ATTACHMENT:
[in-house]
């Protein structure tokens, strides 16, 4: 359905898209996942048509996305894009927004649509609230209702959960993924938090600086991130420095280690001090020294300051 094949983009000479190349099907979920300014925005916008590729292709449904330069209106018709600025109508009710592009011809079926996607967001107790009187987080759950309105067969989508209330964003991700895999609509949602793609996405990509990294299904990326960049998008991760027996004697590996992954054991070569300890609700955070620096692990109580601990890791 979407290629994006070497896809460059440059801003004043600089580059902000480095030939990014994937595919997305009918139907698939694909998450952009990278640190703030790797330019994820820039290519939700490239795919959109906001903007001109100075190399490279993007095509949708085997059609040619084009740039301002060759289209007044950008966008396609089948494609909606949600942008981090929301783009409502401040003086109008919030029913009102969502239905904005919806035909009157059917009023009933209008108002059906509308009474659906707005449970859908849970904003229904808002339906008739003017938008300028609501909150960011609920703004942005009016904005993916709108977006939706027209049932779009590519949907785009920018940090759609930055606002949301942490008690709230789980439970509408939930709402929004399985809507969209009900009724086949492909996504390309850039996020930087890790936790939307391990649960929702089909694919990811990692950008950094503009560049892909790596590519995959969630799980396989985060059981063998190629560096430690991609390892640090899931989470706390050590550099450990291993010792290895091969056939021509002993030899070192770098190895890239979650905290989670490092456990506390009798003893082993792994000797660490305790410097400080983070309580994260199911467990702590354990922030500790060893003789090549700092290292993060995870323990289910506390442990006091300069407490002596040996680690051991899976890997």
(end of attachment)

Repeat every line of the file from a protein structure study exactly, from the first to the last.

[in-house]
């Protein structure tokens, strides 16, 4: 359905898209996942048509996305894009927004649509609230209702959960993924938090600086991130420095280690001090020294300051 094949983009000479190349099907979920300014925005916008590729292709449904330069209106018709600025109508009710592009011809079926996607967001107790009187987080759950309105067969989508209330964003991700895999609509949602793609996405990509990294299904990326960049998008991760027996004697590996992954054991070569300890609700955070620096692990109580601990890791 979407290629994006070497896809460059440059801003004043600089580059902000480095030939990014994937595919997305009918139907698939694909998450952009990278640190703030790797330019994820820039290519939700490239795919959109906001903007001109100075190399490279993007095509949708085997059609040619084009740039301002060759289209007044950008966008396609089948494609909606949600942008981090929301783009409502401040003086109008919030029913009102969502239905904005919806035909009157059917009023009933209008108002059906509308009474659906707005449970859908849970904003229904808002339906008739003017938008300028609501909150960011609920703004942005009016904005993916709108977006939706027209049932779009590519949907785009920018940090759609930055606002949301942490008690709230789980439970509408939930709402929004399985809507969209009900009724086949492909996504390309850039996020930087890790936790939307391990649960929702089909694919990811990692950008950094503009560049892909790596590519995959969630799980396989985060059981063998190629560096430690991609390892640090899931989470706390050590550099450990291993010792290895091969056939021509002993030899070192770098190895890239979650905290989670490092456990506390009798003893082993792994000797660490305790410097400080983070309580994260199911467990702590354990922030500790060893003789090549700092290292993060995870323990289910506390442990006091300069407490002596040996680690051991899976890997």